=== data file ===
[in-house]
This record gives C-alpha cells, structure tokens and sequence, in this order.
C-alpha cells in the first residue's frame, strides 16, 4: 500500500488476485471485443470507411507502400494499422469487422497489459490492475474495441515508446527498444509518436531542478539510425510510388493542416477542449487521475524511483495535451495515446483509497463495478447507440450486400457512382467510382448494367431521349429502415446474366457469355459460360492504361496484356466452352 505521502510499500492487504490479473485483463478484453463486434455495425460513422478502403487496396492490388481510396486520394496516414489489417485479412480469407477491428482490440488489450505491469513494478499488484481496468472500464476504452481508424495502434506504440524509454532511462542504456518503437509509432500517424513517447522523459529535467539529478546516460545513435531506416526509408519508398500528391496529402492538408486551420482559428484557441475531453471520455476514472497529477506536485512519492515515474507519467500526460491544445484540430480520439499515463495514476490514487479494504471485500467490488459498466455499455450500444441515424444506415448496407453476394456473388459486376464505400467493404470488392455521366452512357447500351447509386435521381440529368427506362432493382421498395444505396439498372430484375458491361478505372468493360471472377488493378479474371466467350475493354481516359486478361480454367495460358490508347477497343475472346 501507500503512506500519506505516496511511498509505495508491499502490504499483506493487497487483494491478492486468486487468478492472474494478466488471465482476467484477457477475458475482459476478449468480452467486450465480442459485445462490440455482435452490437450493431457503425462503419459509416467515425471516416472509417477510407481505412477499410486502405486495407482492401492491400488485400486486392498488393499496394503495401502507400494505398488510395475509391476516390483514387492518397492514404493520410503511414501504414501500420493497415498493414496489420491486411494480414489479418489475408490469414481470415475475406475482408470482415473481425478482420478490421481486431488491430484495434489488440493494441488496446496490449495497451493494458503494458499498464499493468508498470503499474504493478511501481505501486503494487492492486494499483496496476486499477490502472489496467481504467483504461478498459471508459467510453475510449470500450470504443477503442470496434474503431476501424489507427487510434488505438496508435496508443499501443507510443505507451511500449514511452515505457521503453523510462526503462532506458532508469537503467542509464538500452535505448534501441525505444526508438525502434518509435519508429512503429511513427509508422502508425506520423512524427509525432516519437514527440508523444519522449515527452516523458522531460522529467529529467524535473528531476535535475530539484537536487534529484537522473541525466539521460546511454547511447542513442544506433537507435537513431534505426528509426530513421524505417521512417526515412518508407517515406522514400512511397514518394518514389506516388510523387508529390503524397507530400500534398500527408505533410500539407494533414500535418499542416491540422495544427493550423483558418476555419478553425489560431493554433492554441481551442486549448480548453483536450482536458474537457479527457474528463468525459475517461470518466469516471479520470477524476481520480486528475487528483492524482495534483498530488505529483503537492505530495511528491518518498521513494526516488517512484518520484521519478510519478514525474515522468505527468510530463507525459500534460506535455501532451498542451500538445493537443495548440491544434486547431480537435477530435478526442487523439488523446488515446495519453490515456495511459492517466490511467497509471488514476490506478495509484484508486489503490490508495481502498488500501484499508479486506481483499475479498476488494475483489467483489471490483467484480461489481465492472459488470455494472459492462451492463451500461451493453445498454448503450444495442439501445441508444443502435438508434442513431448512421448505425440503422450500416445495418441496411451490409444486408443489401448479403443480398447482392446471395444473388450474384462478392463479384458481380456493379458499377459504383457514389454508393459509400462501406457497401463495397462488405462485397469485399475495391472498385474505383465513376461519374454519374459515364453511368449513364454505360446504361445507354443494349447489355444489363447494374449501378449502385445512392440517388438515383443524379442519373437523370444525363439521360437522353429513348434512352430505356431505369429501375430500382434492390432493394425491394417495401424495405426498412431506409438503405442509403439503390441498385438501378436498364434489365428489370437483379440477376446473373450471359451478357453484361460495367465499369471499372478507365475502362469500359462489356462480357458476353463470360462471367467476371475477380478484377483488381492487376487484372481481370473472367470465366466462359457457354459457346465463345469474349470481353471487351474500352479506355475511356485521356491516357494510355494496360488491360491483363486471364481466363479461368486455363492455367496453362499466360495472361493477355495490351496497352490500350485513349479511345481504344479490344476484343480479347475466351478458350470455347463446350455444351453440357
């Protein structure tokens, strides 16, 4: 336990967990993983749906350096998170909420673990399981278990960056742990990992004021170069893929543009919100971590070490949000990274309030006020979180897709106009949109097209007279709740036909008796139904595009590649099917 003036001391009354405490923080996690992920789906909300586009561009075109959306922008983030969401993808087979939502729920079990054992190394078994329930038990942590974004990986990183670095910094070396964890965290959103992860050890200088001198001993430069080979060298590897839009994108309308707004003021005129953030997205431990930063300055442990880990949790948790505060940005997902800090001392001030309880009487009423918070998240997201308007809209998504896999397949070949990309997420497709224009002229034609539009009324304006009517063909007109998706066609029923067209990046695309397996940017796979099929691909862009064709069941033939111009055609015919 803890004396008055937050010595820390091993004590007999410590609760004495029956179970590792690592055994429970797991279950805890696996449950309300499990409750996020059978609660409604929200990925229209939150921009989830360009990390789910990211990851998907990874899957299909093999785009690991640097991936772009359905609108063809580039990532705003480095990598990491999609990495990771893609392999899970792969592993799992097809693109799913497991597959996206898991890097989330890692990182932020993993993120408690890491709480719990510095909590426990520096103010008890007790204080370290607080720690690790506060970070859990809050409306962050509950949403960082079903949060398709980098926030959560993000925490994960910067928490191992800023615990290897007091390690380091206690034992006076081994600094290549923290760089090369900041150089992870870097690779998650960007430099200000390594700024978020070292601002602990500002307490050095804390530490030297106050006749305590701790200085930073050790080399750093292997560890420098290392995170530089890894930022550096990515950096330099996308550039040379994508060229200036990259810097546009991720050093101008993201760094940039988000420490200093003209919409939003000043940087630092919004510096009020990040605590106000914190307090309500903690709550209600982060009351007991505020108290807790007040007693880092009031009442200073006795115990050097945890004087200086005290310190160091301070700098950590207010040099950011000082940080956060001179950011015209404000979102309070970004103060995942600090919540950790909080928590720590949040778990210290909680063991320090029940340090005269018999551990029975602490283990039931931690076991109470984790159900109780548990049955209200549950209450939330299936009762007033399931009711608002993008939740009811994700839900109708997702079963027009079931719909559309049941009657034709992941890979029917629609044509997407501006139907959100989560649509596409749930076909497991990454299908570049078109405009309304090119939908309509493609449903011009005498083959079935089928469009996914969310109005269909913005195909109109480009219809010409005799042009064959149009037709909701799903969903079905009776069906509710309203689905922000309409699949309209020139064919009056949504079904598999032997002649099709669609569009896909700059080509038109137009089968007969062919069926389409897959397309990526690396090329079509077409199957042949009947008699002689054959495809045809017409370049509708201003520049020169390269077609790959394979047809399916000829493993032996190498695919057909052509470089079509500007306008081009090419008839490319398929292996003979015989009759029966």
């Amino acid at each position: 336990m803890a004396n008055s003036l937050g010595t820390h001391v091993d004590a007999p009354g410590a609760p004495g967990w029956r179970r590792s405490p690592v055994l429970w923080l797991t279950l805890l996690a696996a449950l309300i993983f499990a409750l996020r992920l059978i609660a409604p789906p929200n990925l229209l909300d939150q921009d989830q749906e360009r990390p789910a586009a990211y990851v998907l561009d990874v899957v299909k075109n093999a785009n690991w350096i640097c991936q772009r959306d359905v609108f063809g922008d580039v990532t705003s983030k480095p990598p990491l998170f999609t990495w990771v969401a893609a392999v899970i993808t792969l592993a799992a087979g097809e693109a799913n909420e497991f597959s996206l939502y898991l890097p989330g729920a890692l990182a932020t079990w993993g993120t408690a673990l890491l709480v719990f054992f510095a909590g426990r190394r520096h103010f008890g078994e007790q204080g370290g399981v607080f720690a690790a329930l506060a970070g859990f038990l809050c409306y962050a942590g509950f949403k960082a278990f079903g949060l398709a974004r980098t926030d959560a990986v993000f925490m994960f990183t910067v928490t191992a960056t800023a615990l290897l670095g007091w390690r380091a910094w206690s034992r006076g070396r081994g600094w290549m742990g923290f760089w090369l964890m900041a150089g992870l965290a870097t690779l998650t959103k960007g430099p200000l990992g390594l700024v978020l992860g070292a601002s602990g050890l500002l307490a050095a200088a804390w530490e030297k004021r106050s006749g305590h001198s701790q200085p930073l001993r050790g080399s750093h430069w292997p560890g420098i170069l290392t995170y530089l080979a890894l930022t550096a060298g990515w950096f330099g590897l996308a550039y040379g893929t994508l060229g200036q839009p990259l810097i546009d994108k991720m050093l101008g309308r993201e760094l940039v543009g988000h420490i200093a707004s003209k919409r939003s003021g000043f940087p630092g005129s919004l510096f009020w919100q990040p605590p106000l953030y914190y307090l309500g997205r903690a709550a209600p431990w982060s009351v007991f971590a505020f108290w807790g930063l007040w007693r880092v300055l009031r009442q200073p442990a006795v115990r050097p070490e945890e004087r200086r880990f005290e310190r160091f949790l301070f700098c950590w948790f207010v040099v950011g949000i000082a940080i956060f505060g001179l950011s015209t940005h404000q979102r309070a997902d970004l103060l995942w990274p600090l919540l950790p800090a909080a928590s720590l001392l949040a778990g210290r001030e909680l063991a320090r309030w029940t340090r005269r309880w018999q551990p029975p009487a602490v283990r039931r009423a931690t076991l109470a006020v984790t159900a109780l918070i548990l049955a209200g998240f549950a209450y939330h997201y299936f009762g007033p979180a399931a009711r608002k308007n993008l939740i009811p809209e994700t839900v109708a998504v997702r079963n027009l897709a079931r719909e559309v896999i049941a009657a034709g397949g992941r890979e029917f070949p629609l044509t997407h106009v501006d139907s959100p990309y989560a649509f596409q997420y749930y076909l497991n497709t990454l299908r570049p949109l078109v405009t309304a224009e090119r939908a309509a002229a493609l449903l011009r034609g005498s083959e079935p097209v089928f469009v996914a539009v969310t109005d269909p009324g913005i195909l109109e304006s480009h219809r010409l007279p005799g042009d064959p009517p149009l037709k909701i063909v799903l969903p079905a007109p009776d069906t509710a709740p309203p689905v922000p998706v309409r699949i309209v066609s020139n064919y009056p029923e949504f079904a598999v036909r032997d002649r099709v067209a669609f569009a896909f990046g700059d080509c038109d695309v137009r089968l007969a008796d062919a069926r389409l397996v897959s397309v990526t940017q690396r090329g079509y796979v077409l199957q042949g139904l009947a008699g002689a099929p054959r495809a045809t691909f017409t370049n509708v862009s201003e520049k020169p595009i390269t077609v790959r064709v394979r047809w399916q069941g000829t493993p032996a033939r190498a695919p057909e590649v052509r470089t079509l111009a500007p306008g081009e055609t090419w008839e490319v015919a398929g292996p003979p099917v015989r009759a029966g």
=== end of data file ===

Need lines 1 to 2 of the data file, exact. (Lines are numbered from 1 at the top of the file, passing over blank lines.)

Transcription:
[in-house]
This record gives C-alpha cells, structure tokens and sequence, in this order.